To Tulum and beyond

It was a gorgeous day sailing to Tulum, fair weather and good seas. We motor sailed again because it was still fairly calm and we needed to make good time. Even with a good wind, the current is a strong 2 knots against us which drops our speed greatly. David is getting very good at putting and keeping the boat into the wind so we can get the sails up and down, a regular Sinbad in the making. It is nice to have the help aboard when it comes to dealing with the sails.

We knew it was going to be tricky to get into the reef, only about 50 feet or so wide and, with a 6-8 foot swell behind us, we would be surfing a great deal. It was definitely a sweet ride going in….people pay big bucks to ride something like that in an amusement park (called a roller….but I wouldn’t want to have to do it every day. Nerve-wracking comes to mind.

With the coordinates set and a good bearing we made it through okay and turned sharp north into calm-ish waters that were only 10-12 feet deep. We could see the bottom, see the rocks to miss, see the sand ripples…and we could see when the anchor hit which is always a good thing. It took a good few tries to get solidly hooked with the current so strong but once it grabbed, it was a good hook. Later that day we all went for a snorkel around and took a look at the anchor and it was embedded deeply. 🙂 Finally, a decent night’s sleep ahead! We don’t sleep well at all when at anchor because of waiting and watching for dragging – dozing on and off uneasily. It has started taking its toll on us for sure. Jean-Marie and I sleep in the cockpit most of the time so we are able to see and hear and feel everything that goes on. Sweaters and long pants and socks and our sheet and half the time a towel on top to keep warm. But, in order to be safe, it must be done.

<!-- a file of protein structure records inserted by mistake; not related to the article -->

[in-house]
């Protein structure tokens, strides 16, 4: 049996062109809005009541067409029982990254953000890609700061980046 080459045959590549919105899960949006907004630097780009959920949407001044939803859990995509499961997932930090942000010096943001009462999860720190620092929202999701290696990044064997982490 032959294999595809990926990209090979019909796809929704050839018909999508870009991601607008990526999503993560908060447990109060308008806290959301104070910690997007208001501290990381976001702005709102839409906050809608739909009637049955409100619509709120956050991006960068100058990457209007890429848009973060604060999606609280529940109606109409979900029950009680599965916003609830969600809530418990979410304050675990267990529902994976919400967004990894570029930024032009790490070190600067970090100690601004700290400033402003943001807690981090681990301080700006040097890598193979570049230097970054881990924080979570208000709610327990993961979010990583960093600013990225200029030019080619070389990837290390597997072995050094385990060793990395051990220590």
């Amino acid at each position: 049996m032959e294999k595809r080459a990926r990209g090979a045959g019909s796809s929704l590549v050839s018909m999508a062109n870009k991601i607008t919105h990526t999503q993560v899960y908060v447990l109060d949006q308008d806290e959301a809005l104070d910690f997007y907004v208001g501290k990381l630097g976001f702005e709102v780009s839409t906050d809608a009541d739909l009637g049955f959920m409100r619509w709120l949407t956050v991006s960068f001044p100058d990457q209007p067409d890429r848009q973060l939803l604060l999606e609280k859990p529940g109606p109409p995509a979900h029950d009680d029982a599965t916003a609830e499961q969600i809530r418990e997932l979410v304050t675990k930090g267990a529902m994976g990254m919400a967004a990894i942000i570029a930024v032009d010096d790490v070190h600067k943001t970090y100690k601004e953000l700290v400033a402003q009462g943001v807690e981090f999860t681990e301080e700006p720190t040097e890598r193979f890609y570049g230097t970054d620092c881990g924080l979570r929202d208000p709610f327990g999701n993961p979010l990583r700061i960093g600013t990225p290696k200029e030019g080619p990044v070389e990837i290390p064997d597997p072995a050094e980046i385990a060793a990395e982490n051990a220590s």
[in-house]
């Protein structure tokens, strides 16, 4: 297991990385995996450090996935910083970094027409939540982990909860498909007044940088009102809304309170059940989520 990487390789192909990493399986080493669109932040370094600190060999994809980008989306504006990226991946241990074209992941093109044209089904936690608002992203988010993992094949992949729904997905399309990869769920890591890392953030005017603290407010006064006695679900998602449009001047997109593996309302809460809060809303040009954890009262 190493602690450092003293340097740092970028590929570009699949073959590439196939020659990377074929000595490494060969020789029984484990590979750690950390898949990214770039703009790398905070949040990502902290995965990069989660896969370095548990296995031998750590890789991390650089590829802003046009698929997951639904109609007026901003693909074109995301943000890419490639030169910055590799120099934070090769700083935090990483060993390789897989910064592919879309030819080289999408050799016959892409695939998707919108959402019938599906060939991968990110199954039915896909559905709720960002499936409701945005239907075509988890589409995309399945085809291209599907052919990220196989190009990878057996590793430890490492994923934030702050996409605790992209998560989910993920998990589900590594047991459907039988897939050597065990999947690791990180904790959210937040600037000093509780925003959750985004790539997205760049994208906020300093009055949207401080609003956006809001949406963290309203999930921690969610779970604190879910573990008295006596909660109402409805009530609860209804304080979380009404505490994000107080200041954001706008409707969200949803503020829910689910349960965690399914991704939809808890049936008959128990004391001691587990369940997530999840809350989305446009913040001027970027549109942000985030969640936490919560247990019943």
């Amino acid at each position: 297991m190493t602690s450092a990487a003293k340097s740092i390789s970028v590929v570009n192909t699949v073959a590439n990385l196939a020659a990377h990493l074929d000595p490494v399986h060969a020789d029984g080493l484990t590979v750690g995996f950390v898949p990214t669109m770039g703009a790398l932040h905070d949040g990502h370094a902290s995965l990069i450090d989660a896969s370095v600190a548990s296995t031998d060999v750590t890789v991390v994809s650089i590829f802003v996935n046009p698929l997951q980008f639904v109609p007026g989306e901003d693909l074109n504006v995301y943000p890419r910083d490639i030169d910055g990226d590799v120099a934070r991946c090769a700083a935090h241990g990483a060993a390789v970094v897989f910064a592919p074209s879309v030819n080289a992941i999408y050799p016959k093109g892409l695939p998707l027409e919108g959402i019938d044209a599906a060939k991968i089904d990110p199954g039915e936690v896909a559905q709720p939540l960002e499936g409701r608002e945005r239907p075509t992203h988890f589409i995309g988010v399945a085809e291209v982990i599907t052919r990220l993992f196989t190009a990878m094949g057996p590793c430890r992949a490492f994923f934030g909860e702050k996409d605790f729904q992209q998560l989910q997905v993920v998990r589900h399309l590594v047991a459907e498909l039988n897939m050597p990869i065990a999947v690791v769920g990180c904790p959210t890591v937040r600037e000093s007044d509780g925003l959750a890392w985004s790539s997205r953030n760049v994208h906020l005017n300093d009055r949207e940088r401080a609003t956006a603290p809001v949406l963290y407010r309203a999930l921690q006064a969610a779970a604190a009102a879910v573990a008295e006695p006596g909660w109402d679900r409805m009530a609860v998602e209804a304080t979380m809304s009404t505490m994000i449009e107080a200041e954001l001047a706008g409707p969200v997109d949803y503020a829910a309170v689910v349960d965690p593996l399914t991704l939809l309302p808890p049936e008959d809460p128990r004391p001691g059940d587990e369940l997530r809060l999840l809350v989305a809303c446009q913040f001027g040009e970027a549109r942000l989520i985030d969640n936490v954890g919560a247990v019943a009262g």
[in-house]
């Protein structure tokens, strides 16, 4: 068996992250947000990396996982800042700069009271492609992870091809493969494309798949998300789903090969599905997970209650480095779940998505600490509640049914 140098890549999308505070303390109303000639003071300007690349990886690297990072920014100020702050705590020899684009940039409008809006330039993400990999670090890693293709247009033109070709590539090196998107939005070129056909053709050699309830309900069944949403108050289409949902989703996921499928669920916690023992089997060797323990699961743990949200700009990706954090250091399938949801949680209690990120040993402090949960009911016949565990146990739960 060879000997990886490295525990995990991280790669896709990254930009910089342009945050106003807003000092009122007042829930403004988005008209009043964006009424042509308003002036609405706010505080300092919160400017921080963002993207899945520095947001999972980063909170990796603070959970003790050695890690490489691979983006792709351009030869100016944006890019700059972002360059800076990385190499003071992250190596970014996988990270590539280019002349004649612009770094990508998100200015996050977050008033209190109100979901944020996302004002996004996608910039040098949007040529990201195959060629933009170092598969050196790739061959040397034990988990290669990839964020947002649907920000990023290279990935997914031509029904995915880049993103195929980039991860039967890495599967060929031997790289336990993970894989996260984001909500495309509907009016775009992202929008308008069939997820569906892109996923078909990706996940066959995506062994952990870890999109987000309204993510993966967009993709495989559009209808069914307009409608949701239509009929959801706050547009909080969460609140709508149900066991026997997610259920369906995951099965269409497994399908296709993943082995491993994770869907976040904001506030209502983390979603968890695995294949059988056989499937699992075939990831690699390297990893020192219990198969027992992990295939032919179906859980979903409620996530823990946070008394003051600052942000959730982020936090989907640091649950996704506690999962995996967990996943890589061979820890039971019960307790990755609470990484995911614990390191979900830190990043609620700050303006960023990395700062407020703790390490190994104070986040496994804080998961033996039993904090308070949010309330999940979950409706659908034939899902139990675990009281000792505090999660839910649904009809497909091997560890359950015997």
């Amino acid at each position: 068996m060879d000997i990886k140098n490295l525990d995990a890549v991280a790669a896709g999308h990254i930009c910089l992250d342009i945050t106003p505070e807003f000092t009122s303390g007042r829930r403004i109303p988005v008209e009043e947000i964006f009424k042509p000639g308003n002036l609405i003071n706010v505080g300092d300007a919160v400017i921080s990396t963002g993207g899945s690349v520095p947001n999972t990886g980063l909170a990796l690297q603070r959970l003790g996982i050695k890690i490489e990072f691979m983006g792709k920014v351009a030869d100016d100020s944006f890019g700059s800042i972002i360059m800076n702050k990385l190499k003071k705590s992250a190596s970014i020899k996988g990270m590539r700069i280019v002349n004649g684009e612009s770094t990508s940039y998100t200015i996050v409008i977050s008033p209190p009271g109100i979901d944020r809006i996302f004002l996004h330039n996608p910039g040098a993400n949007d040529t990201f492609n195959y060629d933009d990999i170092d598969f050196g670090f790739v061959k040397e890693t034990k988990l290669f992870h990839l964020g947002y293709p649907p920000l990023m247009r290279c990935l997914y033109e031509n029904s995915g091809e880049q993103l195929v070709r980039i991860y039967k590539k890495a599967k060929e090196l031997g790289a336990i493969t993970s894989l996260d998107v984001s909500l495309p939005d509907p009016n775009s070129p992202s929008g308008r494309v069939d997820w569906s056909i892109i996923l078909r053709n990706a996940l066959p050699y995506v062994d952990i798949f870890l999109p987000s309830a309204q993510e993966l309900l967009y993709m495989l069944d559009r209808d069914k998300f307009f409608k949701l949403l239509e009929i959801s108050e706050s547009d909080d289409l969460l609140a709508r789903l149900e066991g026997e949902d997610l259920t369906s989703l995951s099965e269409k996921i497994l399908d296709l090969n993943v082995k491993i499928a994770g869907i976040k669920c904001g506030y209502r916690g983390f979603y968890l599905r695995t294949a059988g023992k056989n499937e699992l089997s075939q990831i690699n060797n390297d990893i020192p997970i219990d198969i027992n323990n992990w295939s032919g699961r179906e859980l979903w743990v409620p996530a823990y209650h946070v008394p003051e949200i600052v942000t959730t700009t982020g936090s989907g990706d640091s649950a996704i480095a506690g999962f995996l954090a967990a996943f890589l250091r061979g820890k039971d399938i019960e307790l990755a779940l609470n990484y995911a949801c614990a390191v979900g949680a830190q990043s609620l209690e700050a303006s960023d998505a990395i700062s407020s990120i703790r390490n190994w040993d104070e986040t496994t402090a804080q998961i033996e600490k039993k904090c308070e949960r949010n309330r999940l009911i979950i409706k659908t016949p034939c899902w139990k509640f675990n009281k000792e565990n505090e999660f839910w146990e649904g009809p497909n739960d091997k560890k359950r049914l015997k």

The first day there, 9 Jan (I think), David, Melanie and I went to the Tulum ruins then downtown for a few supplies. The ruins had been taken over by the Mexican National Parks people and so were being restored and taken care of very nicely. 57 pesos to get in and there was no gauntlet to run like at Chichen Itza. The artizans were around but were very circumspect – you can find them but you need to look.

There were no maps or explanatory information signs on the buildings which made it a bit difficult to understand what everything was. This is how they made their money, though, so it was okay. You could hire tour guides to explain everything but we found it a bit expensive, so we just wandered on our own, taking pictures everywhere, and snuck in behind various groups to listen in when the guide was talking about certain places. It worked just fine. The buildings and areas were all roped off, just like Chichen Itza, because of vandalism in years past which really sucked but we could understand it. There was one house that wasn’t roped off so Melanie and I climbed up into the ruin and sat for a bit just taking in the sun and the feeling. Ah, it was so peaceful there, even with all the people around, we could just feel and absorb the energy.